But, I’d found on some sites that even thanking birth parents for putting a child up for adoption is sometimes considered offensive and hurtful. Especially for parents who were forced or coerced, there’s nothing to be thankful for. They did not want to give their child up for adoption and a “thank you” implied they’d not have been as good a parent as the adoptive parents.
I reconsidered my entire outlook on adoption from my two sides of the adoption triad.
I always believed there would more than likely be some pain and longing when giving up a child. But I was absolutely heartbroken over the idea that my natural parents could still, all these years later, be eaten up with guilt and loss over my adoption – something I’d pretty much ignored and taken for granted most of my life. And I really ached over the idea that my own daughter’s adoption could become something that would cause her and her birth parents a lifetime of pain as well.
I hope when my birth parents think of me – assuming they do, of course – somehow they know I understand it had to be a difficult decision, no matter what the circumstances. I turned out relatively normal, and that there isn’t any lingering guilt, pain or regret over being adopted. My adoption was a long time ago (my vanity won’t quite let me divulge exactly how long), and I truly hope my birth parents have led full, happy lives.
But I still can’t bring myself to search for them to find out. There’s just too much at stake. I realize it’s selfish, but I can’t take on the possibility of opening a Pandora’s box that my husband and daughter can’t escape. Maybe they don’t even want to hear from me, maybe it would be fine, maybe it would be a terrible mistake. Too many maybes.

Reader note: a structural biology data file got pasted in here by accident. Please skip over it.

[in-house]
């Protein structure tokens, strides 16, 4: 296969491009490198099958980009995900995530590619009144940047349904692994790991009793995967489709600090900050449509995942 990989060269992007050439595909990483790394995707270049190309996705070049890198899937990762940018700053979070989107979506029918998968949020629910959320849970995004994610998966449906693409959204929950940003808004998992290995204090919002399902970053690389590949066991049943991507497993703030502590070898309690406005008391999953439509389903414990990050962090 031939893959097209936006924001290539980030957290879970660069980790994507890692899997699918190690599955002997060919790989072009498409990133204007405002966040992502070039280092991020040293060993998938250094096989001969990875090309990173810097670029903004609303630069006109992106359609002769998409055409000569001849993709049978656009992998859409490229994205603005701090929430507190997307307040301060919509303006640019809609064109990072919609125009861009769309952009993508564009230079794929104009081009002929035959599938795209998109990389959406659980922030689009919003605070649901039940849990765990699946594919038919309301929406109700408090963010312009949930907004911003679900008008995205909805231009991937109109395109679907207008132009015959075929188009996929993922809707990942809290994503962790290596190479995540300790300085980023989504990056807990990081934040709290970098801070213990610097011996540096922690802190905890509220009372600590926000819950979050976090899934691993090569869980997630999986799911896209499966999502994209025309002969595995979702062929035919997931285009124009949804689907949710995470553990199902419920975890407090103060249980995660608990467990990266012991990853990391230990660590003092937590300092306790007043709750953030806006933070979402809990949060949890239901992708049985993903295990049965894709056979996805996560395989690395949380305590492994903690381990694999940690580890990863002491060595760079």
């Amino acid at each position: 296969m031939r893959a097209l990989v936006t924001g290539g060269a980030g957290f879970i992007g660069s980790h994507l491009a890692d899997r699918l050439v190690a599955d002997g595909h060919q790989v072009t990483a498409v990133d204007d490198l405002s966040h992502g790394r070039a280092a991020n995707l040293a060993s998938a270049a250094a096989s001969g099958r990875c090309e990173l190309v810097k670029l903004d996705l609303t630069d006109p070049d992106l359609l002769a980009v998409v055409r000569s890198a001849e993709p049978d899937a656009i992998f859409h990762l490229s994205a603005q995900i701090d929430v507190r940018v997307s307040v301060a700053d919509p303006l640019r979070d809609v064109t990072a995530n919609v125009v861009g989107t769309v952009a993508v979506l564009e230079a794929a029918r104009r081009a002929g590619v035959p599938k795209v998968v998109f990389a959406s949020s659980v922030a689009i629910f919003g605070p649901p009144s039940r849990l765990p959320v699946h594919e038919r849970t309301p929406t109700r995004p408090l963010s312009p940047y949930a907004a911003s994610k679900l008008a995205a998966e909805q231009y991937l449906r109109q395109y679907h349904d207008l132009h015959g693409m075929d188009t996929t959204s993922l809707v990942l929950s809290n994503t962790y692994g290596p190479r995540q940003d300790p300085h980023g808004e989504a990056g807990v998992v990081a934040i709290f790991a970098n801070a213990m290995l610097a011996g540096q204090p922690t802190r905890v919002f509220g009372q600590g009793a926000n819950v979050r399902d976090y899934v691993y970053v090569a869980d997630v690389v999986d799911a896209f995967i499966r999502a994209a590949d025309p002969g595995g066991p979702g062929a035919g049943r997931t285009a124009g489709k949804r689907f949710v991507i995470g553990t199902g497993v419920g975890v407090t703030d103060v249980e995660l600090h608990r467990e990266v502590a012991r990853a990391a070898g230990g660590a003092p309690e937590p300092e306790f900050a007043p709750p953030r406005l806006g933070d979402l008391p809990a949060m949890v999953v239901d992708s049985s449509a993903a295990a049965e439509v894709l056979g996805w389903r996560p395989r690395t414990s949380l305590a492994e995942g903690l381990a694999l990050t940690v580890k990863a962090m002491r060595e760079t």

My adoptive parents ARE my parents. They didn’t contribute the DNA to create me, but for better or worse, they did the really hard work and raised me. They were there when I fell off my bike, when I had kidney surgery, and when Swimmy the goldfish died. They taught me to read, argued about curfews and clothing styles, put up with me through teenage boyfriend breakups. I am deeply appreciative my birth mother gave me life. I choose – right or wrong – to believe she loved me and did what she thought was best. But when it comes right down to it, I’m confident and convinced that my adoptive family IS my real family.
I’ve been lucky: I’ve never had any major issues being adopted.
Unlike some adoptees, I don’t feel “different,” never pined for my birth parents, never felt because I was adopted that I wasn’t loved or was in some way incomplete. It’s just a fact. I’m adopted. The few times I have felt weird about it, it’s because other people had odd ideas about it. My parents always made my adoption “normal” – so it was. I don’t look like my mom or dad, I have a completely different personality, and my skills and talents have in many ways been 180 degrees different from theirs. I am still their child.
And while I hope my daughter feels the same way, she may not. That’s okay. My husband and I will do our best to give her whatever support she needs to be secure and confident.
There’s no set answer. Whether biological connections or adopted connections, the adoption experience is not always easy to sort out. Right now, we’ll concentrate on raising our daughter and trying to provide her with all the love, security, and opportunities we can. I’ll let the “sleeping dog” of my birth parents lie for now, and pray they’ve moved on, that they’re living their lives to the fullest, healed from any wounds possibly brought on by my birth or adoption. And hopefully, my daughter’s parents are somehow at peace and in some way feel that on nights they’re looking at the stars and thinking of her, she’s with parents who support and love her while she looks and wonders the same about them.
This article was originally published by Adoption Today magazine.